Great as is his place as poet, and unique his contribution to Malayalam literature, it is not for these he is widely known and admired, but for his special services rendered to the Indian renaissance by reviving and revitalising an almost forgotten cultural heritage. He is better known, outside Kerala, as the founder of the Kerala Kalamandalam and the modern inspirer of the dance-art known as Kathakali. His efforts to popularise this art in India, and even outside India, are too well known. It was no easy task, this resuscitation of a long-neglected classical art, and the odds he had to contend against were great.

To start with, the apathy and indifference of the people of Kerala (though they are all enthusiastic and loud about it today) were great. There was very little moral sympathy or material support for his cause. The poet was not well known outside Malabar, and he was always appreciative of any encouragement he got from anywhere. A few Europeans like Mrs. Stan-Harding, Miss Alice Bonner and Dr. Cousins cheered him by their appreciation of his work; and dancers like Uday Shanker, Shrimati Hutheesing, Ragini Devi and Ram Gopal popularised the name of his institution through their interpretations of Kathakali; and the students of the Kalamandalam itself, like Gopinath, Madhavan and Thankamani, have revealed the splendid possibilities of the poet’s dream.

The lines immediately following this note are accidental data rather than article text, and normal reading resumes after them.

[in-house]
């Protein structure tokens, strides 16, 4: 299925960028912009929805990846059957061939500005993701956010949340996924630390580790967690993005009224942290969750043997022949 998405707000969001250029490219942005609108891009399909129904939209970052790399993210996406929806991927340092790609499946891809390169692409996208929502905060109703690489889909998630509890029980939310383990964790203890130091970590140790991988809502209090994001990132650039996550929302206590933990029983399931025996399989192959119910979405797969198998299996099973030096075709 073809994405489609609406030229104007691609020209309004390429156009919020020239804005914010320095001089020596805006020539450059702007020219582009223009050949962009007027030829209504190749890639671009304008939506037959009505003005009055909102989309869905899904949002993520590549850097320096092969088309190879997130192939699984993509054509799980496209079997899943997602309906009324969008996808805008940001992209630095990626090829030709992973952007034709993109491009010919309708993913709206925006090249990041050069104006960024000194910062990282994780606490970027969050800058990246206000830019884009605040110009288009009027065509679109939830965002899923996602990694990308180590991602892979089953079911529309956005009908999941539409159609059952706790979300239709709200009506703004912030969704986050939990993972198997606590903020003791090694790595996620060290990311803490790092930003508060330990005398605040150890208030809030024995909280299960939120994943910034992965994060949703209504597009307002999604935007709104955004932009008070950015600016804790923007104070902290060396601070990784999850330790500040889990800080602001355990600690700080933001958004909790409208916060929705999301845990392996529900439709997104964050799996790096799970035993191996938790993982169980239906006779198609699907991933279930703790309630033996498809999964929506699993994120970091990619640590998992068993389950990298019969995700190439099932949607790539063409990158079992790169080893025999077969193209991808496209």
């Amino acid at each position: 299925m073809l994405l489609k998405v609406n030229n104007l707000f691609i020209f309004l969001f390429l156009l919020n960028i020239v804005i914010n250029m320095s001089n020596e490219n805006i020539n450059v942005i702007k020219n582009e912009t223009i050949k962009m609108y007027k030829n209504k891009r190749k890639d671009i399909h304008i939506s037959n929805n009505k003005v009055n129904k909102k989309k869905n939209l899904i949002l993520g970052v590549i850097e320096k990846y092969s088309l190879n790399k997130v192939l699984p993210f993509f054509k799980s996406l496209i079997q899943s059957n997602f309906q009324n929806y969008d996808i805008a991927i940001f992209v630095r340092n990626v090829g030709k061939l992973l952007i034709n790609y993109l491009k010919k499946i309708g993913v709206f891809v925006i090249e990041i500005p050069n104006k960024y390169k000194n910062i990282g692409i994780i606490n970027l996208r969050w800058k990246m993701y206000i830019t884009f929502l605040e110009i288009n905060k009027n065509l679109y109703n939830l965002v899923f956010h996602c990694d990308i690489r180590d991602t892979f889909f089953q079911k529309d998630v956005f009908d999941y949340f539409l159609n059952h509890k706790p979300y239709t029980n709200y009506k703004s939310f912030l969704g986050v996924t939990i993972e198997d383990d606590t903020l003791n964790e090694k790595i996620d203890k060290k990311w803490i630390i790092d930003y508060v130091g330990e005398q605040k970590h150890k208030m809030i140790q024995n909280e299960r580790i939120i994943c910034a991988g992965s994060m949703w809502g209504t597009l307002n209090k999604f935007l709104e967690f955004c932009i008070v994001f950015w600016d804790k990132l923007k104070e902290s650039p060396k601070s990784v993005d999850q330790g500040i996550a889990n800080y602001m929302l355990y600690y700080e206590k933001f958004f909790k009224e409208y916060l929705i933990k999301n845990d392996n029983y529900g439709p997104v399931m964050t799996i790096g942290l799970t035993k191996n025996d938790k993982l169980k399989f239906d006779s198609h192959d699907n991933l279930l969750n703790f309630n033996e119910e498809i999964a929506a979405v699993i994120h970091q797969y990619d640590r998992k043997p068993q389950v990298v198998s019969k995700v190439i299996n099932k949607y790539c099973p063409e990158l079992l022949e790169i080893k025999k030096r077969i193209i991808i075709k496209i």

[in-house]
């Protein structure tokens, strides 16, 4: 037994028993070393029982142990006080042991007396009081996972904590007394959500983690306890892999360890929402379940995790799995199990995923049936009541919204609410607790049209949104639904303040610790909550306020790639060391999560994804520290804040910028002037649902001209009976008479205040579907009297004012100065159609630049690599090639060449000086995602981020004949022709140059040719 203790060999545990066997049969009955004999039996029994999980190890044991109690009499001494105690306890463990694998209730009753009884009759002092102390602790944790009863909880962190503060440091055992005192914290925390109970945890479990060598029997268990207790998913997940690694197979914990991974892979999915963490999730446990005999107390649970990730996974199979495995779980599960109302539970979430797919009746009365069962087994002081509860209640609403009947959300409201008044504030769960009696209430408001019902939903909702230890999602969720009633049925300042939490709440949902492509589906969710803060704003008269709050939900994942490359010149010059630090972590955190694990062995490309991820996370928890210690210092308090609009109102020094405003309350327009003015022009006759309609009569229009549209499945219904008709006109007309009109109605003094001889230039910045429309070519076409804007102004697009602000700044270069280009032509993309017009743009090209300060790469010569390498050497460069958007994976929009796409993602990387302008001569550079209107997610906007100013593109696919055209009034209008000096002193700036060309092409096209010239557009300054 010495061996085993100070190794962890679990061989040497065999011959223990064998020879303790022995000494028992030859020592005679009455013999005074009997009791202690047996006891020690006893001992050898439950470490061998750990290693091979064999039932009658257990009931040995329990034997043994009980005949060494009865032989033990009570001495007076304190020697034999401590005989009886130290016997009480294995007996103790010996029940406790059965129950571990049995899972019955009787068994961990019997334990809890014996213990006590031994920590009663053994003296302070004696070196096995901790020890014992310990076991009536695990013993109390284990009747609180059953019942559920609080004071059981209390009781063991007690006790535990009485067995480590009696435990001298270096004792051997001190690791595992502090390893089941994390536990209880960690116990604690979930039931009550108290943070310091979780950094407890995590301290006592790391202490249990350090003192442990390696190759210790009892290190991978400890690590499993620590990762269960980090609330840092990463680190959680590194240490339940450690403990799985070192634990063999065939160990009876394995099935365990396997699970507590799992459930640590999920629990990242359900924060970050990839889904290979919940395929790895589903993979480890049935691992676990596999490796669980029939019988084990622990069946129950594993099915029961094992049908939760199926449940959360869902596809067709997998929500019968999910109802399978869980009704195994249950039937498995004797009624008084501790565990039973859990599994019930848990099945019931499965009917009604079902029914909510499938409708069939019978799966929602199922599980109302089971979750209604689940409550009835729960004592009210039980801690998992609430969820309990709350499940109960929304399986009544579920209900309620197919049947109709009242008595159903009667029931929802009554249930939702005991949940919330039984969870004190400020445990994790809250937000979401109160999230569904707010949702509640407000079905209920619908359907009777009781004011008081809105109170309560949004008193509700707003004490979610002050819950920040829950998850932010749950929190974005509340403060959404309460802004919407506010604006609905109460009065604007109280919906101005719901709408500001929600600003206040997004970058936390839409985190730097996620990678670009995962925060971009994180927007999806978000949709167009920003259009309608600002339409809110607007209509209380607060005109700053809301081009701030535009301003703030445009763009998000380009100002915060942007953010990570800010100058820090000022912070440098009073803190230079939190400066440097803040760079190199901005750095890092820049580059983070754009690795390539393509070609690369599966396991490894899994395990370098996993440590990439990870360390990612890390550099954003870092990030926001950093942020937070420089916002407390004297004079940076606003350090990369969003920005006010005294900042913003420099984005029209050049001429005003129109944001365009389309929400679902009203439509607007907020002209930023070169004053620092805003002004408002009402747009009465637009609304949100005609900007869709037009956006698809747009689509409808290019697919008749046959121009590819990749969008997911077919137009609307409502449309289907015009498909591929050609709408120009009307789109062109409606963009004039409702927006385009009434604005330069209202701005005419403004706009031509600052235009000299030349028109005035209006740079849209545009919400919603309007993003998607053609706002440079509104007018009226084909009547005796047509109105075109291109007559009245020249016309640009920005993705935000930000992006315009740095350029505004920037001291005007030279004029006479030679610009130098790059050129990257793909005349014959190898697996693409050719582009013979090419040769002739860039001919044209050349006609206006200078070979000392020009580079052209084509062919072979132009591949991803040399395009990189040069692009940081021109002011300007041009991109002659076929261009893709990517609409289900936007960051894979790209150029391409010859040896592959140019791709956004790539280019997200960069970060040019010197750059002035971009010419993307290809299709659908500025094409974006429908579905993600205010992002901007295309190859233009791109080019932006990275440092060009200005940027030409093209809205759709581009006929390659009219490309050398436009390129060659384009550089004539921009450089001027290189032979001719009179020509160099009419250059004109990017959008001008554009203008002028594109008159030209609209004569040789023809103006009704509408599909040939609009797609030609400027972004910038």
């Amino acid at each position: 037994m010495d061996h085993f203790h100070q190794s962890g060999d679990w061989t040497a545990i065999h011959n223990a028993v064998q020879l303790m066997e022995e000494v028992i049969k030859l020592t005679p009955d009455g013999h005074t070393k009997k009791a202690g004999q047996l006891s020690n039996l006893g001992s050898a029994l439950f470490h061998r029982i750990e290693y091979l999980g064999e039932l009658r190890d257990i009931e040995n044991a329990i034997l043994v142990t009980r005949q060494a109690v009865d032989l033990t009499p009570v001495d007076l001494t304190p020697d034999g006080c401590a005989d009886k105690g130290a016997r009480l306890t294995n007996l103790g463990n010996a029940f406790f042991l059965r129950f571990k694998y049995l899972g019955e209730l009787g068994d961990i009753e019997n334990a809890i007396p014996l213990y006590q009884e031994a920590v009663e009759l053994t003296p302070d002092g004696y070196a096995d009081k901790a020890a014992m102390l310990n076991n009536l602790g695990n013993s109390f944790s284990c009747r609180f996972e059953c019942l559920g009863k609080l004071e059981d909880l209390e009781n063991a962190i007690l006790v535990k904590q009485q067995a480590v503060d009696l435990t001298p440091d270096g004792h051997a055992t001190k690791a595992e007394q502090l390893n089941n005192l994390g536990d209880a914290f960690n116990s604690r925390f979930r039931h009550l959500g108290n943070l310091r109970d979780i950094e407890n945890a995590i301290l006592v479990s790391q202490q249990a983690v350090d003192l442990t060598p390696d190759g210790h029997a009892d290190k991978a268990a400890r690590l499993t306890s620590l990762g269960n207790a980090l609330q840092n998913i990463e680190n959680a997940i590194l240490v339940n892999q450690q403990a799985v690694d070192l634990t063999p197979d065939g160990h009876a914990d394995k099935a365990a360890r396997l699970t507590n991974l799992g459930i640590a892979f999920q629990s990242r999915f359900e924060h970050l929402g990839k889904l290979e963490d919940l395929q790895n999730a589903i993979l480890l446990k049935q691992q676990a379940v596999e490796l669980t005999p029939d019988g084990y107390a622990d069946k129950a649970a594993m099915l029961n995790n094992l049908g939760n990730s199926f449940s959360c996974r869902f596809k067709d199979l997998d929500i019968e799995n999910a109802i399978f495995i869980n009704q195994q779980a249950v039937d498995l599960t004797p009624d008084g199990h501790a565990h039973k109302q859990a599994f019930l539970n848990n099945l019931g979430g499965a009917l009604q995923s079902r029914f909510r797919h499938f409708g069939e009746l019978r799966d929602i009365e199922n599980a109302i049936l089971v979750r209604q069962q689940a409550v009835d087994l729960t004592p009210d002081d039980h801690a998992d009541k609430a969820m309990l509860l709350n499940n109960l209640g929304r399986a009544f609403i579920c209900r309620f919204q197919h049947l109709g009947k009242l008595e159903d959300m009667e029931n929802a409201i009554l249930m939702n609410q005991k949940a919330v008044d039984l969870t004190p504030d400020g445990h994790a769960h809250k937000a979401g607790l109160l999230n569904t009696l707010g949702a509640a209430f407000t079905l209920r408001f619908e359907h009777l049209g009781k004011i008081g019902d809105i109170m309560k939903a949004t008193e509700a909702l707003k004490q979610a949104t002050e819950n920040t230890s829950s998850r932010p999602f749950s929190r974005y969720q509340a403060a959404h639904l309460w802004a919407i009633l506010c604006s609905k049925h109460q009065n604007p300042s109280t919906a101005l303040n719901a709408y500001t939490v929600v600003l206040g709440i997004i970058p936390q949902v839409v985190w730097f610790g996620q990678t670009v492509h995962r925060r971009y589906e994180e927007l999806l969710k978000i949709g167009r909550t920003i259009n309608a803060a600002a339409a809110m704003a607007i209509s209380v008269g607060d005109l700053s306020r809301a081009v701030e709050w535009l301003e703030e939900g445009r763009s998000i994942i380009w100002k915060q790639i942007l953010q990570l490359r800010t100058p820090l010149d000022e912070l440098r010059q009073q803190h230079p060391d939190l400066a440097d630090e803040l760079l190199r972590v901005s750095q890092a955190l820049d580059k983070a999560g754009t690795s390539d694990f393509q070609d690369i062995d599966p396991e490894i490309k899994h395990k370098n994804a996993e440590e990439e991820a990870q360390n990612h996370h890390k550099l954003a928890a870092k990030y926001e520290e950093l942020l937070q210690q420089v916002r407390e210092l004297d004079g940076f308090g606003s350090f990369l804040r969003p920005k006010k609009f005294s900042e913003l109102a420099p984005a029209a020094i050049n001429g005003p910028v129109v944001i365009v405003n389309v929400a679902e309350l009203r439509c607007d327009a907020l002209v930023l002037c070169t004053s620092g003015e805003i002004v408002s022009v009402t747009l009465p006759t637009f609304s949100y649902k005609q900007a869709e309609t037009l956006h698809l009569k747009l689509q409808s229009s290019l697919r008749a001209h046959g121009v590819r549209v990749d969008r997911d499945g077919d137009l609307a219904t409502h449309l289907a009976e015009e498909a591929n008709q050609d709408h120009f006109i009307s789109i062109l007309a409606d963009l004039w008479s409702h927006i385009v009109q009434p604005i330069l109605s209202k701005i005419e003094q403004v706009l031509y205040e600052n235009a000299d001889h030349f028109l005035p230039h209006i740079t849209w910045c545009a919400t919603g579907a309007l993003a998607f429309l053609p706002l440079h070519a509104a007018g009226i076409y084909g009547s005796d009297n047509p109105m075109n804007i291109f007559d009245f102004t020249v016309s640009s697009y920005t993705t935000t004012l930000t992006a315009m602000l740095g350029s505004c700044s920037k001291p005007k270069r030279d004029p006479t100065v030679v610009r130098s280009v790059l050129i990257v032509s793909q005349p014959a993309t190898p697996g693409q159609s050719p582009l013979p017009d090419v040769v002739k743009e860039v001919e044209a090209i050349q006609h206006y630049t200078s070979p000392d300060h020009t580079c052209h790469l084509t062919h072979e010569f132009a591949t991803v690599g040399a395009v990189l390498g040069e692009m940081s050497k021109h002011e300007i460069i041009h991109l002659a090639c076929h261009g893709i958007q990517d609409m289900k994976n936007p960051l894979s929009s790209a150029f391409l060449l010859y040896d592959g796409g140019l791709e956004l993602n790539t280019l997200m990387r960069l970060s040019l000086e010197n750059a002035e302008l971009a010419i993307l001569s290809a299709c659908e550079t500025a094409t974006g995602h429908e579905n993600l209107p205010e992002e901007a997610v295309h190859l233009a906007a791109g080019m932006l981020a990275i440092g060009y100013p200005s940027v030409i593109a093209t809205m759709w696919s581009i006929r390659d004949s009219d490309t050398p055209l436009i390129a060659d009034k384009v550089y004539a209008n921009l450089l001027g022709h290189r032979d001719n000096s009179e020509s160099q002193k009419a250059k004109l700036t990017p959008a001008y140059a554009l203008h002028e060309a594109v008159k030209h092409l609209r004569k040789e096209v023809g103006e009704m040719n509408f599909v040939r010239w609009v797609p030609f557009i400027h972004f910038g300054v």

Vallathol was lucky to have as his collabarator and trusted lieutenant a man of equally unselfish nature, a man of genial and unostentatious character, Mr. Mukunda Raja. While the poet is the inspiring genius, he is the skilful organiser, and between them both they have shared the joys and troubles of running the Kalamandalam. As one who has seen the institution and its working at close quarters, and as an art enthusiast who has done his little bit to make this wonderful art of Kathakali more widely known, I wish to pay my meed of tribute to these two men for their selfless, silent pioneering work. I wish them the speedy realisation of their dreams–and more power to their elbows.